5. Toddlers love to be independent and want to walk on their own but often times they get tired easily. I highly recommend you bring a stroller or wagon for the trip. It’s easier to store the things you just packed and a backup for when your toddler gets tired. Also a great place to put the extra candy they get. For a fun activity you and your toddler can decorate the stroller or wagon for Halloween and have them help you put the items in it.
  6. It’s a good idea to head out trick or treating as early as you can. The typical time to go out with your little ones is 6:00 PM. This will allow your toddler to explore and experience the holiday but get home on time for their bedtime routine.
  7. We all know how day light savings time works and it can get dark quickly even if you go out trick or treating around 6:00 PM. So being prepared with a flash light or Halloween reflectors for safety is recommended. You can find Halloween reflectors at your local store and the price can range from $3.00 (CND) to $5.00 (CND). However, you can find cheaper ones at your local dollar store; either way as long as it’s bright it’s good.
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  8. Going trick or treating around your neighborhood is a great way for your toddler and you to get to know your neighbors. It is also close to your home, so if your toddler is finding it overwhelming or they become too tired to continue you can easily head back. If you do choose to expand your trick or treating area, please choose a street that has many trick or treaters and not many cars.
  9. When approaching your first home, take the time to talk about the decorations that the house has, so they don’t get scared. Walk up or carry your toddler to the front door and encourage them to say “trick or treat”. If they can’t say it then that’s ok as they will be hearing you say it and they will learn that next time that is what they should say. Before you know it, they will pick up on the concept quickly.
  10. Creating a smooth tradition to head back home doesn’t have to end with a tantrum. An easy transition is when you start in your area, go from the end of your street and work your way back home. If you are away from your neighborhood an easy transition to go back home would be to build excitement around all the candy that you can go through when you get home. Just make sure they know it won’t be eaten in one night! 😉

Overall, having a fun and safe Halloween with your toddler can be done with simple steps. Although if you do not want your toddler trick or treating or they are too scared to go out; there is another way they can still be a part of that adventure. Together with your toddler you can greet the children that come to your door and put some Halloween candy in their bags. For fun and a great fine motor skill activity you can have your toddler put some candy in the mini Halloween bags a head of time to give out the day of.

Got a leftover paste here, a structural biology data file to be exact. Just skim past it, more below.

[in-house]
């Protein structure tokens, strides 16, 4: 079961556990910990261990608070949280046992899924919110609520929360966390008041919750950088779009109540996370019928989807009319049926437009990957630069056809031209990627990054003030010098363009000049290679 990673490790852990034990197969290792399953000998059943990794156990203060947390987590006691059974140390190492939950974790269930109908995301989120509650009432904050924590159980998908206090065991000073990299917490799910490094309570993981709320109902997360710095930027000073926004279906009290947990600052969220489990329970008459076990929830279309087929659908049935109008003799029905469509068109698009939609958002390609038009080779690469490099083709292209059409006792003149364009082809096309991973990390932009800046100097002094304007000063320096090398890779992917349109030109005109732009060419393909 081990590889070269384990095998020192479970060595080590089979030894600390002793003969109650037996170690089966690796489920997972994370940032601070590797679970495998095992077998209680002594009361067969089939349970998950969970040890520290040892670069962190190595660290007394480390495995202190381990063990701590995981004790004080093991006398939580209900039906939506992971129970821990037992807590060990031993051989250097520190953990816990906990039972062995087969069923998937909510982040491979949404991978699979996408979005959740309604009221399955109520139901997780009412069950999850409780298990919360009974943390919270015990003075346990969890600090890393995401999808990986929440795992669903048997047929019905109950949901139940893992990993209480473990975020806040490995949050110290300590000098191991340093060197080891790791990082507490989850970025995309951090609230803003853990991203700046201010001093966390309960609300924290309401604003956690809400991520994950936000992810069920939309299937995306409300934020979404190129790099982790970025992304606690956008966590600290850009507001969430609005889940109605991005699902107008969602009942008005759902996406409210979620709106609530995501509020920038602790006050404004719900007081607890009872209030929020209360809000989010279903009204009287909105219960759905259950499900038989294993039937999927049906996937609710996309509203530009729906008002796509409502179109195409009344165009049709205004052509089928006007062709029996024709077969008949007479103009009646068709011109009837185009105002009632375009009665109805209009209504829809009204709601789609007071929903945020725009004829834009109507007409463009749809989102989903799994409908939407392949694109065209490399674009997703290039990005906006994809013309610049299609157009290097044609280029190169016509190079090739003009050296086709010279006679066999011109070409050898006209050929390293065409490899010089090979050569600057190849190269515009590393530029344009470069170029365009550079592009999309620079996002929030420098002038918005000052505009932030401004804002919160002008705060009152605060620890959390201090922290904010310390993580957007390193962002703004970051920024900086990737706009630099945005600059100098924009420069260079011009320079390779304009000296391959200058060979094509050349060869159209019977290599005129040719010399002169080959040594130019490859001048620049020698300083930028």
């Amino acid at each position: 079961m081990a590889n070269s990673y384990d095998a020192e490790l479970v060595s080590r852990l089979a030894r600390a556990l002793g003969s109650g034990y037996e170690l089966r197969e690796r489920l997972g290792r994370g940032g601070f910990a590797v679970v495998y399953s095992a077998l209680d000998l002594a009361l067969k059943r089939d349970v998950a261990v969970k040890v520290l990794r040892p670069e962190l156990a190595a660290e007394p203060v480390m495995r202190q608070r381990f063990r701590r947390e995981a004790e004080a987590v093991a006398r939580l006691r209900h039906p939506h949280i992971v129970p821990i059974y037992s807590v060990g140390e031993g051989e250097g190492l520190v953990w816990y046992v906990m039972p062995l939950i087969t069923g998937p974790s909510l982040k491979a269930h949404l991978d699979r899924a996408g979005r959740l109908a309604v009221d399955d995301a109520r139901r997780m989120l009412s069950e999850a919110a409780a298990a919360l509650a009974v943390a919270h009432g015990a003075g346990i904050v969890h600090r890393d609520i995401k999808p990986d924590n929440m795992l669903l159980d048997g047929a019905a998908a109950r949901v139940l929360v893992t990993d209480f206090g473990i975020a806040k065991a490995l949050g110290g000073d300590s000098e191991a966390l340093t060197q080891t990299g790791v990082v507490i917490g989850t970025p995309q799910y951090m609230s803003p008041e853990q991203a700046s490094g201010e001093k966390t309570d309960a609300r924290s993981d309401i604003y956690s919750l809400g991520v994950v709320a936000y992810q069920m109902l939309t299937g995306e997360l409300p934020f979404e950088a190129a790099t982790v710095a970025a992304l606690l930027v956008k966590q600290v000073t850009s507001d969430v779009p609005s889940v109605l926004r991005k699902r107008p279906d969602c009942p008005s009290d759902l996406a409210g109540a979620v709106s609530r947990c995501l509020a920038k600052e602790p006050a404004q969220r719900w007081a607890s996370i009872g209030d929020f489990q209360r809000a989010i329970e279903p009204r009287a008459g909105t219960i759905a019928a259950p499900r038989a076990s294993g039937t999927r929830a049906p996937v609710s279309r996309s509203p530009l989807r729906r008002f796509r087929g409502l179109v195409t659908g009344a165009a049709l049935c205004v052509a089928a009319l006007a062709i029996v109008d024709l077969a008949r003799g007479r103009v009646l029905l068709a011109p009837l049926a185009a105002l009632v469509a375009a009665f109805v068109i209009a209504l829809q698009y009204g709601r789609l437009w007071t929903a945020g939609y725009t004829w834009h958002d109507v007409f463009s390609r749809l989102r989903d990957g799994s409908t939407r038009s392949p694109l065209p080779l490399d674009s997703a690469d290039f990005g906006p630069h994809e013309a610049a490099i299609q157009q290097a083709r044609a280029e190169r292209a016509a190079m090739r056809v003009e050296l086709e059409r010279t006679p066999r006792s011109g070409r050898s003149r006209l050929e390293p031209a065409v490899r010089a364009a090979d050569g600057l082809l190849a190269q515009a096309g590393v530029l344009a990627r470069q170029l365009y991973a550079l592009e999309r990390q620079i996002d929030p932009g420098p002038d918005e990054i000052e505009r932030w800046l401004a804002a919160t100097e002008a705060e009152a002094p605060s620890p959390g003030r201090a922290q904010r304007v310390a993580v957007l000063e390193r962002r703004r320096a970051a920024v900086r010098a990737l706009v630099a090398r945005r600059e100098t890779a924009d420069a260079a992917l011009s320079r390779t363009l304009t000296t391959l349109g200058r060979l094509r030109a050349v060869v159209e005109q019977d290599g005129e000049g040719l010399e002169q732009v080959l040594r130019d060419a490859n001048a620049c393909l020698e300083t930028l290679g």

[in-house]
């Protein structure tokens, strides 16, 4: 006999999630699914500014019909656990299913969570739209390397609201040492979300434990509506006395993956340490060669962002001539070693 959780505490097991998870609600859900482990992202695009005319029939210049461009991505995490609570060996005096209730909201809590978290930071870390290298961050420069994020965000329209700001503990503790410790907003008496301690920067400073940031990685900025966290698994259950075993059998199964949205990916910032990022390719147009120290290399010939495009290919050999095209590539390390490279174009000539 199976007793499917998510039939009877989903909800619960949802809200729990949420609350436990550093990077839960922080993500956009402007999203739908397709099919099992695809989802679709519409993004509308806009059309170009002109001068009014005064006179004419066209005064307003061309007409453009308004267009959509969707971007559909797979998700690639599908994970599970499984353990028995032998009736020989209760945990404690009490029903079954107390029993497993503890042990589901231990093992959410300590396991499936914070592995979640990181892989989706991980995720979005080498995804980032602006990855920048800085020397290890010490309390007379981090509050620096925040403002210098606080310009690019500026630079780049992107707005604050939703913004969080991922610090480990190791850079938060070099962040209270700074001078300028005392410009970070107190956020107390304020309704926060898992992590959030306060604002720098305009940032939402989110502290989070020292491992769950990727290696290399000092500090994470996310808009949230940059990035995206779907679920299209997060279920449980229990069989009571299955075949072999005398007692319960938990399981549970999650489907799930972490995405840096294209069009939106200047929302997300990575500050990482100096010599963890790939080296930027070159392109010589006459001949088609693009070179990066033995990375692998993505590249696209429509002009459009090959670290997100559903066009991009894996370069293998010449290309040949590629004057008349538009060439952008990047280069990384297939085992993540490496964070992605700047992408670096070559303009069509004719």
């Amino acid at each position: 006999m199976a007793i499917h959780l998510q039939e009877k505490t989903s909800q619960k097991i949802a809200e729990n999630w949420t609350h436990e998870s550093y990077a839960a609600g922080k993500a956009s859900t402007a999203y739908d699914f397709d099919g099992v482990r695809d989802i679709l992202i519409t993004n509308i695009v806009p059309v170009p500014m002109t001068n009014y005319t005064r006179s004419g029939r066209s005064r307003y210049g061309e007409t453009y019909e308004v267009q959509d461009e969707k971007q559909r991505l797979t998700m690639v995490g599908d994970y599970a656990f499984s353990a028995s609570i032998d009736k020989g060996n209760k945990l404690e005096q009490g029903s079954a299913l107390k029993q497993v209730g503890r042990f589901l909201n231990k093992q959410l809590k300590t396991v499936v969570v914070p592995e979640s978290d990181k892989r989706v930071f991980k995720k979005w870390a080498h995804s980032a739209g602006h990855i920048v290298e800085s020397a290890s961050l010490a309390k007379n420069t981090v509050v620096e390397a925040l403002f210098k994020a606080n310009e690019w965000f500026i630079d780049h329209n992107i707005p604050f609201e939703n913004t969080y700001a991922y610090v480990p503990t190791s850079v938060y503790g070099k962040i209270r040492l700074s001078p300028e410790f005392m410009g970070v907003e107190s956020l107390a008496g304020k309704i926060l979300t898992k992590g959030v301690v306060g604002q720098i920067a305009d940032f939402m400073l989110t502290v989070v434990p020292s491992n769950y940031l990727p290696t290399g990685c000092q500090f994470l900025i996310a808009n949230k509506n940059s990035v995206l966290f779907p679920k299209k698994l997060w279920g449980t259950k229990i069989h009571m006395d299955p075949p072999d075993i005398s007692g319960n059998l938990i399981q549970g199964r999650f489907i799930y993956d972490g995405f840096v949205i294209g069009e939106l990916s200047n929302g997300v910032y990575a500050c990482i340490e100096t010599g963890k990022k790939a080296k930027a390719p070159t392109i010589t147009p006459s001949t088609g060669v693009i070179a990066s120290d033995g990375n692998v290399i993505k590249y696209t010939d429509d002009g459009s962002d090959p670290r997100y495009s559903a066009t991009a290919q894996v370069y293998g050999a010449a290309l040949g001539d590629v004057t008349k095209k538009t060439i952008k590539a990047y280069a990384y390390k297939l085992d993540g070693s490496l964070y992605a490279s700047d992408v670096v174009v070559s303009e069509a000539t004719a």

Something special I do each year is get some Halloween stickers from my local dollar store and cut them into squares (about 4 to 6 stickers on each square). Then I hand them out with the candy and let me tell you how happy children get. Sometimes they show more interest in the stickers then the candy that I give them. Nevertheless it’s a little bonus treat I like to do to make their Halloween a little special. For those that look a little scared with my decorations I throw them some extra stickers just for being brave.

Until next time… Have a safe and fun Halloween!

 

About the Author

Karen Braga graduated from Sheridan College with an Early Childhood Education Diploma. She worked with children for about five years before expanding her skills in Administration. Karen is a loving Godmother/Auntie to one. Karen is passionate and knowledgeable about Halloween. Combined with her ECE background and passion on Halloween, she has recently become an expert writer on the topic for mom blogger, Momma Braga. Karen hopes by sharing her knowledge, tips and tricks, she can help families enjoy this holiday.

Introducing Halloween to Your Toddler

Special Guest Post

By: Karen Braga
Twitter: @Karenbabydoll22

Ah Halloween, my favorite time of the year! The one time where you can dress up as anything you want, get free candy and see all the creative pumpkins. However, we never stop to think that Halloween can be a very confusing holiday for children.